Cager kills another biker...
Back 2 September 2006, Matt was riding his bike outside Champaign-Urbana when a cager hit him. Jennifer Stark, 19, of Urbana, was distracted by downloading ring tones onto her cell phone. He died of head injuries from the accident six days later.
Unbelievably, the Champaign County State's Attorney didn't charge Stark with reckless homicide or involuntary manslaughter. The facts didn't show willful and wanton disregard for the safety of others. In response, Matt's parents have been advocating working with local and state officials to change the laws for cagers concerning cell phone use and other distractions to driving.
Unfortunately, it appears that a new proposal to ban cell phone use by cagers doesn't have any support whatsoever on the Champiagn City Council. Mike Monson of The News-Gazette resports,
Champaign Mayor Jerry Schweighart said this week that he circulated a study session request form at Tuesday's council meeting calling for consideration of a cell phone ban, but he didn't receive any signatures. Five of the nine members must sign a study session request form for an item to be taken up by the council.
Schweighart said he circulated the form at the request of Chuck and Gloria Wilhelm, the parents of Matt Wilhelm, 25, of Peoria, who died on Sept. 14 as a result of he injuries he received in a Sept. 2 crash.
Mr. Wilhelm was hit by a car driven by Jennifer Stark of Urbana, a 19-year-old Urbana woman. Stark was downloading ring tones onto her cell phone when she hit Mr. Wilhelm, who was riding a bicycle, just east of Urbana.
Stark pleaded guilty last month to improper lane usage and is set to be sentenced in late November. The maximum penalty she can receive is a $1,000 fine.
The Wilhelms, formerly of Champaign and currently Bourbonnais residents, have vowed, in the wake of their son's death, to increase penalties for distracted driving.
Schweighart said council members are sympathetic but don't agree with a cell phone ban while driving.
"No one signed off on it," said the mayor. "They (council members) were sympathetic for the Wilhelms, but they feel our best efforts would be directed toward legislation that the state's attorneys could utilize, with tougher penalties for distracted driving."
Council member Marci Dodds said she is hesitant to support a cell phone ban for drivers.
"I'm leery of having different driving laws in different jurisdictions, especially when they're close together," she said.
In Urbana, Alderman Charlie Smyth, D-Ward 1, has proposed banning cell phone use while driving, but he also is having difficulty garnering council support.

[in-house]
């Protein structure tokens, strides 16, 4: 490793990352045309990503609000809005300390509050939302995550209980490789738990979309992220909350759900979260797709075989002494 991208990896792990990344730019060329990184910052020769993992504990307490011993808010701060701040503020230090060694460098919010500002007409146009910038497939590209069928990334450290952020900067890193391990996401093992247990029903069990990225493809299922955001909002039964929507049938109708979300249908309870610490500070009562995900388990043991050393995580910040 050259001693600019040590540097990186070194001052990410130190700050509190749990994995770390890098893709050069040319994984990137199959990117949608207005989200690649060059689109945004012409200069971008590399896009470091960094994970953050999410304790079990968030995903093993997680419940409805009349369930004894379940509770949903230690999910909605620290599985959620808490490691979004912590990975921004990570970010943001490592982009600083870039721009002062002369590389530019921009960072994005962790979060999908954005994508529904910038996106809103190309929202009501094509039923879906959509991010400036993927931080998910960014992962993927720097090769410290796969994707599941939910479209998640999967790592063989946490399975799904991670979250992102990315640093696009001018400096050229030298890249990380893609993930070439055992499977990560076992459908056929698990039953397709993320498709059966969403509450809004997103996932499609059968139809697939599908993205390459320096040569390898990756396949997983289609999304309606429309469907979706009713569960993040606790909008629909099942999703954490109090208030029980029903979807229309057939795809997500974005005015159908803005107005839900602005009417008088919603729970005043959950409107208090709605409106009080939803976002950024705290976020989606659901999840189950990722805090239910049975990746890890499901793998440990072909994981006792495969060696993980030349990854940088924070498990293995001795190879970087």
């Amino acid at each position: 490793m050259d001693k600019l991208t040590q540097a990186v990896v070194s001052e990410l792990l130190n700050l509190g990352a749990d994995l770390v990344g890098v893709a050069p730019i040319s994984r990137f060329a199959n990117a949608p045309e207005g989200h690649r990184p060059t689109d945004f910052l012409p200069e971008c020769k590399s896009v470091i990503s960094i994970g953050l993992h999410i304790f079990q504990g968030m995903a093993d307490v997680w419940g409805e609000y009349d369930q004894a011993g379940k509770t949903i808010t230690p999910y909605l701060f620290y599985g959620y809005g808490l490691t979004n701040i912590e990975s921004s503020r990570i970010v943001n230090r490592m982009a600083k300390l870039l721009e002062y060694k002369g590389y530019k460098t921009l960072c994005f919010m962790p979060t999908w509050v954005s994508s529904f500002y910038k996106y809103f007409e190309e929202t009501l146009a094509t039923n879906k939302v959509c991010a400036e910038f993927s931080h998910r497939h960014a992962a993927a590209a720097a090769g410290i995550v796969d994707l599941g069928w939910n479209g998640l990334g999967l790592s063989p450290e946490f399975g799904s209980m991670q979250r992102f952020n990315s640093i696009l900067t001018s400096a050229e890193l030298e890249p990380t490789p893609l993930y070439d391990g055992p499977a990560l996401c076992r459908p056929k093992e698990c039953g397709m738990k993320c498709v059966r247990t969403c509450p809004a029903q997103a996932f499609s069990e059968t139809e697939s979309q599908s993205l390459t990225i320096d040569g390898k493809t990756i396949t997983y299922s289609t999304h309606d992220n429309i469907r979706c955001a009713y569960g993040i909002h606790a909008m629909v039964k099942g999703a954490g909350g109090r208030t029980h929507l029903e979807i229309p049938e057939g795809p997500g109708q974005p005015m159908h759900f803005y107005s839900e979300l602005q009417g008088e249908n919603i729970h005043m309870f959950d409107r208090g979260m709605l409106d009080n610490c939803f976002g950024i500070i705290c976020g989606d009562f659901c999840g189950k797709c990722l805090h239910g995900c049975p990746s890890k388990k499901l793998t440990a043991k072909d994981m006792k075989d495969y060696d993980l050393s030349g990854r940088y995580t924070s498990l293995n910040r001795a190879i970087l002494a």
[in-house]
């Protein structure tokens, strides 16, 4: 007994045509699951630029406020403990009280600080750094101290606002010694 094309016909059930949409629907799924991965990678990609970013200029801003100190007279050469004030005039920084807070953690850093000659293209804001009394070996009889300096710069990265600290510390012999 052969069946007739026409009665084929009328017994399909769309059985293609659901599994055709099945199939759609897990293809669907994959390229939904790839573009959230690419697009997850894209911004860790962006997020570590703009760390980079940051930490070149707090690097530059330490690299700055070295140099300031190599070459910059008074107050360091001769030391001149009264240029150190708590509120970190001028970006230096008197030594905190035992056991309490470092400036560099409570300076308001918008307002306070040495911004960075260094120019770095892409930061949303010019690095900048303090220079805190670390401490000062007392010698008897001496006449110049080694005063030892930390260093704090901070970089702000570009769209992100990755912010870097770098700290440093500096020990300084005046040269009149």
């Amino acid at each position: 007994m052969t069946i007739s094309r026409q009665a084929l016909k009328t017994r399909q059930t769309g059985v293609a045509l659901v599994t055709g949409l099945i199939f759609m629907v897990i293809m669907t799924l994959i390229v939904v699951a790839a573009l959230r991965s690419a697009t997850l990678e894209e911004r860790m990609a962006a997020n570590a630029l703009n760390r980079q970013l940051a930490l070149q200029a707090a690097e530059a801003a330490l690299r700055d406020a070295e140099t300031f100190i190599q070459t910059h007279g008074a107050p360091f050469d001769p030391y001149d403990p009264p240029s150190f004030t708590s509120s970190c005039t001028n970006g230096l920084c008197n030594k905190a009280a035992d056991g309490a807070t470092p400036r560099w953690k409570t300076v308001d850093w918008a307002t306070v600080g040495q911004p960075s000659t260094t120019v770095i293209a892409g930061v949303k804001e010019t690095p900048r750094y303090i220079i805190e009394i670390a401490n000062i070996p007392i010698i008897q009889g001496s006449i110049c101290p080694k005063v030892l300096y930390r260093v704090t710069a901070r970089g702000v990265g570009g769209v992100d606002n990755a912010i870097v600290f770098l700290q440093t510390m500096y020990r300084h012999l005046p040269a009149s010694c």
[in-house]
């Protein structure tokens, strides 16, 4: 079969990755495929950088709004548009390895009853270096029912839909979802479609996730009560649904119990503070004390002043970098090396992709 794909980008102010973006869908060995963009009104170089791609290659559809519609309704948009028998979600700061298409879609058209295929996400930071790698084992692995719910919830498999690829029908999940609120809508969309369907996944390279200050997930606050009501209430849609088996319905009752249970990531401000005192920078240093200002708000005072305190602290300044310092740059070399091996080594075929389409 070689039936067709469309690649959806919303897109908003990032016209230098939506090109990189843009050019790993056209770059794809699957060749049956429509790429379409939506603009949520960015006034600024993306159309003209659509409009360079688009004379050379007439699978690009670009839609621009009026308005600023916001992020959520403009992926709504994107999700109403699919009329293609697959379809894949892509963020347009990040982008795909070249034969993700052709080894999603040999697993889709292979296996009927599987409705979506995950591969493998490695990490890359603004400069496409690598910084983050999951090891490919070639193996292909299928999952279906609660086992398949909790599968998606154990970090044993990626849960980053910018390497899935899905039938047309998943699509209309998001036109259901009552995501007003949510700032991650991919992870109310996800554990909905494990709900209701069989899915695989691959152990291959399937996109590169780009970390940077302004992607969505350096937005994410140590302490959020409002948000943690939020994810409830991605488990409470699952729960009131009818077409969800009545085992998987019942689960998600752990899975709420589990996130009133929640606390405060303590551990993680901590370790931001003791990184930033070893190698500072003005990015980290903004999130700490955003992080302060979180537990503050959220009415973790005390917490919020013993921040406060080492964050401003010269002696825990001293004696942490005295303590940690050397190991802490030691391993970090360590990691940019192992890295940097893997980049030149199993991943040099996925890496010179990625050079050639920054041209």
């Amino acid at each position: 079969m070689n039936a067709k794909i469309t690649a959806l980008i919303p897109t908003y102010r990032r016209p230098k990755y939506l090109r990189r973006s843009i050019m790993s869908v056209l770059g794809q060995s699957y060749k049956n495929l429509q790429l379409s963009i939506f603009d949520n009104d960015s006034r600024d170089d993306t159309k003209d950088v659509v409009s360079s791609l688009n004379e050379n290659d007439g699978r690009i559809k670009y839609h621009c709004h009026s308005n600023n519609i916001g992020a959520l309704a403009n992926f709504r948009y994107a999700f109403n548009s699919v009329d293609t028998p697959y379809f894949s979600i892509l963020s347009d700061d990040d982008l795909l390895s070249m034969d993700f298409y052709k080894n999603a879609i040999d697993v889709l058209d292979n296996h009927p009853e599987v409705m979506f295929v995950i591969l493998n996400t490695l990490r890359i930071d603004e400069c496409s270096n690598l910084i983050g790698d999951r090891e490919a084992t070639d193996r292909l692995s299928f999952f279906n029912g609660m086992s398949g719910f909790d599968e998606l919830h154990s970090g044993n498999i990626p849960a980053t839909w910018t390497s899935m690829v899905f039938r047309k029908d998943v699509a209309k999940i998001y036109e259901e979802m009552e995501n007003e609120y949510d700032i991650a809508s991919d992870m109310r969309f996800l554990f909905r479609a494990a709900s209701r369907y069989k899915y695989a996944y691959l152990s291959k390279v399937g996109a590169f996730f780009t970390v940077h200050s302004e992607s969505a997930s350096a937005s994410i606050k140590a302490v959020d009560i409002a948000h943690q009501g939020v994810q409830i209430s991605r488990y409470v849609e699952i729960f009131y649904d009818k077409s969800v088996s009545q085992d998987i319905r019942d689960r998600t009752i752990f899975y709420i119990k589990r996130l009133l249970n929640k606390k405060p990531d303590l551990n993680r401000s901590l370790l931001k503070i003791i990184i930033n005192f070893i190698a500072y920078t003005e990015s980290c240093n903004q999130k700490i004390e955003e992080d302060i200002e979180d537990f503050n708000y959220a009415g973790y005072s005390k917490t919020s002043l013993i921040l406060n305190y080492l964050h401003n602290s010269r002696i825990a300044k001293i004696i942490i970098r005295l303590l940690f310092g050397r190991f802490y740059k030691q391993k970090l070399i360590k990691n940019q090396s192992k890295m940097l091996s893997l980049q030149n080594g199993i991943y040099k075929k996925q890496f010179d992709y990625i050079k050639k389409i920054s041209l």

The Wilhelms released the following statement about the Champaign council's lack of support:
"We want people to recognize the seriousness of distracted and inattentive driving," they wrote. "Several studies show that talking on a cell phone while driving is one of the worst vehicle distractions and leads to much higher accident rates.
"You are four times more likely to have an accident while using a cell phone. Also, 80 percent of crashes involved some form of driver inattention within three seconds before the event. We need to make the city council aware that many people support this initiative."
Meanwhile, state Rep. Bill Black, R-Danville, said this week that he will be introducing legislation to be considered in January calling for creation of a distracted driving task force. The task force would likely include representatives from statewide associations representing Illinois state's attorneys, sheriffs, chiefs of police, the bar association and auto dealers.
The task force would look into whether the state vehicle code needs to be changed to include stiffer penalties for distracted driving. Black said he thinks distracted driving is a growing problem, with cell phones, laptop computers, DVD players and other devices growing in use.
"I'm sensitive to the Wilhelms' case," Black said. "There's just not enough meat in the vehicle code about distracted driving. What should the penalties be?"
Champaign County State's Attorney Julia Rietz declined to charge Stark with reckless homicide or involuntary manslaughter, both of which are felonies, because she said the facts didn't show willful and wanton disregard for the safety of others. Black said he is working with Rietz on the legislation.